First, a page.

This resource defines what a concept map is, gives an example, and compares the concept map to other forms of visualisation. It will help you recognise when this strategy is most useful, and find tools to help you do it quickly and well.
What is a 'concept map'?
A concept map is a visual device used for strategic analysis and planning. While the words 'concept' and 'map' are commonly used, using them together refers to something specific, and perhaps less familiar. A 'concept' is an idea or plan, and a 'map' is a simplified overview of a complex territory. A 'concept 'map' is a diagrammatic overview of key ideas associated with a particular topic, that indicates how the ideas relate to each other.
Leading proponents of concept mapping, Cañas & Novak, define concept maps as "graphical tools for organizing and representing knowledge". Basically, a concept map is a way of analysing a topic, studying it, and/or planning a new presentation of it.
When does it help to create a concept map?
Concept mapping is a powerful strategy when you're moving from reading about a topic towards drafting your own text, or when you're studying for an exam. It's a way of identifying what you think is most important, and articulating relationships between them and the logic of the discussion you want to develop and present.
How can you create one?
To make a concept map, you simply summarise what you know about a topic, on a single page in a visual diagram, and link key nouns and verbs to form simple sentences that connect things logically (see examples below). By 'simply' is meant that the result should be easy to read and not overly complex. Something that is efficient and effective to use is usually not so 'easy' to create - it might require hours of design, representing very careful thinking. Like all things design, it's the effort that goes into it that makes for a comfortable and valuable user experience in the end.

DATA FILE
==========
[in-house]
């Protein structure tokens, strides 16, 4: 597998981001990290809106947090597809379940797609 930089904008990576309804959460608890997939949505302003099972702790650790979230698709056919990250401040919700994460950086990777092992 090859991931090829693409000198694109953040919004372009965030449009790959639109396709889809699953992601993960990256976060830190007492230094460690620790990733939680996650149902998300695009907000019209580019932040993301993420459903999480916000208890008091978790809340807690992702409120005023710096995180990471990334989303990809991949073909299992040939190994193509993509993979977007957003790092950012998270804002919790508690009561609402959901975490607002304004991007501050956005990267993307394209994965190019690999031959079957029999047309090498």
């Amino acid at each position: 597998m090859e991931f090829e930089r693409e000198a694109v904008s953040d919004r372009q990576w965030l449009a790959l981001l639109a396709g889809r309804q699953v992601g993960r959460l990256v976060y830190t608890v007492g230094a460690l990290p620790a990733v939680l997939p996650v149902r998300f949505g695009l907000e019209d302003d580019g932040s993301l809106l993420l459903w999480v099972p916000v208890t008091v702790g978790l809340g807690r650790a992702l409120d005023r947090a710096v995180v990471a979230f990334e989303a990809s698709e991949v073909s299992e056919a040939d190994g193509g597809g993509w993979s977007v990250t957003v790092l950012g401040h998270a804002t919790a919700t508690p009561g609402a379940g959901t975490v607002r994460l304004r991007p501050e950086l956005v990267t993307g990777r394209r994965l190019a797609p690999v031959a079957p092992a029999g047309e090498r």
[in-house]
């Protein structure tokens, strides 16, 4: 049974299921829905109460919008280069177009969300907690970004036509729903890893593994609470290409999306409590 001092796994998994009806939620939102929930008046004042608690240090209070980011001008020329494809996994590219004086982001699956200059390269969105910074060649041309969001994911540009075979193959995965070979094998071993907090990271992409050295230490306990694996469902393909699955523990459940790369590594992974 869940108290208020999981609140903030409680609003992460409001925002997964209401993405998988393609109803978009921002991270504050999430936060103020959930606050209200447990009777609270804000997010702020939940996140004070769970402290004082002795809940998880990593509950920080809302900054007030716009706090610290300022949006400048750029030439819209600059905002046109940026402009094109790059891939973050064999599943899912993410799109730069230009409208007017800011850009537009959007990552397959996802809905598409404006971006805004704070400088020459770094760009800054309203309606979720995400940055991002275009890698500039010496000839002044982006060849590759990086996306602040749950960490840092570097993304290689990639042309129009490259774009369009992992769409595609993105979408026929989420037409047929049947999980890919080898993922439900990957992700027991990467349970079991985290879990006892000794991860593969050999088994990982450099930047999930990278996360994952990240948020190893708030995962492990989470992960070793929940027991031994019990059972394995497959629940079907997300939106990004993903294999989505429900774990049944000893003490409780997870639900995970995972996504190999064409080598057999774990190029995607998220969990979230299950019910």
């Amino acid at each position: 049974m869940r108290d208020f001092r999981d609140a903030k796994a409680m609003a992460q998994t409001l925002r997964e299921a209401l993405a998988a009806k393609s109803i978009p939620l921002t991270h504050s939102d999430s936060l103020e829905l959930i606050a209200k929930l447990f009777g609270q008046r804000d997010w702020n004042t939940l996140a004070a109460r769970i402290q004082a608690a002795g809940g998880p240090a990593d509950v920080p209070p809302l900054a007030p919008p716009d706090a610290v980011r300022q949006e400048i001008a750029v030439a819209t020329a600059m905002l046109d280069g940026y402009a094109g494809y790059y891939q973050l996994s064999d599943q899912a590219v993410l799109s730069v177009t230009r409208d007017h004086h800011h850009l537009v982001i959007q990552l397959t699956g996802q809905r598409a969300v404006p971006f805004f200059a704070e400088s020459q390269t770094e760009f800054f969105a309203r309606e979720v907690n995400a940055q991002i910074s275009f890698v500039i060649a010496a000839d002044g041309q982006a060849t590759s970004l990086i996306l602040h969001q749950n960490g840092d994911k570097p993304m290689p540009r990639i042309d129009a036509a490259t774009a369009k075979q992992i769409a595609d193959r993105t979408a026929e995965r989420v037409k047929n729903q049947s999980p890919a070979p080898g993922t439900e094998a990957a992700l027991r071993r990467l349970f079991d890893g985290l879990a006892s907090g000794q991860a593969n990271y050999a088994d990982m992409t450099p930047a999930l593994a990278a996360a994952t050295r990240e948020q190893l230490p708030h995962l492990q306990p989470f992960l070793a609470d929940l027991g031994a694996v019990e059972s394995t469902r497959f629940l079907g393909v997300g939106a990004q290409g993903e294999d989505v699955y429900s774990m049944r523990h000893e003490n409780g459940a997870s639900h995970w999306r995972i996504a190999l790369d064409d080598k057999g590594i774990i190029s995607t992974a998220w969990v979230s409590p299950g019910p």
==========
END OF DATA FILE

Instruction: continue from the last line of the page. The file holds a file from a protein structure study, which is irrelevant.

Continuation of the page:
You can draw a concept map on paper or use software – both have advantages. Having your map on paper means you can stick it up on your wall and refer to it while writing or studying. This helps you keep on track. To do it digitally, you can simply use Word, or better yet, some of the great FREE software available, which makes it very easy to change a concept map once begun, and add images and links.
What's the difference between a 'concept map' and other types of visual overview?
While a concept map looks similar to a ‘mind map’, they do have different histories, advocates and purposes. A concept map is more of a careful, deep and logical analysis, a ‘model’ or diagram of knowledge that's already in the public domain. A mind map is more of a personal or group 'brainstorm', representing an emergent thinking process. Other diagrammatic techniques used to help analyse or plan texts include simple ‘graphic organisers’ and elaborate 'knowledge graphs' or ‘network visualisations’.
It doesn’t much matter how you do it or what you call it, the point is that in creating a visual overview of your topic on one page, you are effectively thinking about it, and developing control over where your discussion might go.
The convention in concept mapping is to set it out to read from the top down. Mind maps are usually started in the middle of the page, and expanded by branching out fairly randomly in all directions, as various associations and lines of thought are developed.
Note that the concept map spells out logical relationships between elements, by articulating simple but grammatically complete sentences, which are clear and easy for anyone to interpret. The mind map may or may not use complete sentences to explain the connections drawn, and is often more of a personal memory aid, rather than intended as a communication to others.